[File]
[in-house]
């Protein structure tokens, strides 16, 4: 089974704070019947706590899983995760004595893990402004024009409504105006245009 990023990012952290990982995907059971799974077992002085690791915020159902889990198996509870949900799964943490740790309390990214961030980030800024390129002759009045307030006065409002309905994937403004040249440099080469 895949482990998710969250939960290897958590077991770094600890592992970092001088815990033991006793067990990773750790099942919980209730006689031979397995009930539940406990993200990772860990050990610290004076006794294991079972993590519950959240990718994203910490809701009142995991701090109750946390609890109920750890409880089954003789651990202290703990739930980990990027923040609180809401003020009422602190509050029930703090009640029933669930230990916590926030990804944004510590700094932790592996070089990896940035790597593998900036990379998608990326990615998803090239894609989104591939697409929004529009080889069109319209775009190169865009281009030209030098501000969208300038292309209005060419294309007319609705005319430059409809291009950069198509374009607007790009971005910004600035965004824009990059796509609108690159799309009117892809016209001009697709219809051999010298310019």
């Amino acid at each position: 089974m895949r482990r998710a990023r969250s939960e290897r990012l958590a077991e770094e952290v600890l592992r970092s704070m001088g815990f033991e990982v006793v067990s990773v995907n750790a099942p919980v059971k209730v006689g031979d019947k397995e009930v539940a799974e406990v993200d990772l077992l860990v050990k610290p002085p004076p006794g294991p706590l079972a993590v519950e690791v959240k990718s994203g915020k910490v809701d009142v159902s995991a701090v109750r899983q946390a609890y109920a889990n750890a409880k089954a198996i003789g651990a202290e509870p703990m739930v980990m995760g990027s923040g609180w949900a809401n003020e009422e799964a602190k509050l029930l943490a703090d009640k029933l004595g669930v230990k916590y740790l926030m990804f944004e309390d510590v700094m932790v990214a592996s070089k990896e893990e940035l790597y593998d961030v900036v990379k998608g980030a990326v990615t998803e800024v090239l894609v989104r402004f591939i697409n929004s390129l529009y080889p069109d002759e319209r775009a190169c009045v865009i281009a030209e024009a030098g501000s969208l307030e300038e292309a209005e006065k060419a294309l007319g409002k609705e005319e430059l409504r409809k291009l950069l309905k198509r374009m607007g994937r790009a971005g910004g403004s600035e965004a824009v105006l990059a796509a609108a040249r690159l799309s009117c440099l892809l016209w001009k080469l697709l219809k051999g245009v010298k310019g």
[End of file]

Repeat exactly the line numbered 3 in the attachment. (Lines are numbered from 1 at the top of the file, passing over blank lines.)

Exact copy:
């Amino acid at each position: 089974m895949r482990r998710a990023r969250s939960e290897r990012l958590a077991e770094e952290v600890l592992r970092s704070m001088g815990f033991e990982v006793v067990s990773v995907n750790a099942p919980v059971k209730v006689g031979d019947k397995e009930v539940a799974e406990v993200d990772l077992l860990v050990k610290p002085p004076p006794g294991p706590l079972a993590v519950e690791v959240k990718s994203g915020k910490v809701d009142v159902s995991a701090v109750r899983q946390a609890y109920a889990n750890a409880k089954a198996i003789g651990a202290e509870p703990m739930v980990m995760g990027s923040g609180w949900a809401n003020e009422e799964a602190k509050l029930l943490a703090d009640k029933l004595g669930v230990k916590y740790l926030m990804f944004e309390d510590v700094m932790v990214a592996s070089k990896e893990e940035l790597y593998d961030v900036v990379k998608g980030a990326v990615t998803e800024v090239l894609v989104r402004f591939i697409n929004s390129l529009y080889p069109d002759e319209r775009a190169c009045v865009i281009a030209e024009a030098g501000s969208l307030e300038e292309a209005e006065k060419a294309l007319g409002k609705e005319e430059l409504r409809k291009l950069l309905k198509r374009m607007g994937r790009a971005g910004g403004s600035e965004a824009v105006l990059a796509a609108a040249r690159l799309s009117c440099l892809l016209w001009k080469l697709l219809k051999g245009v010298k310019g």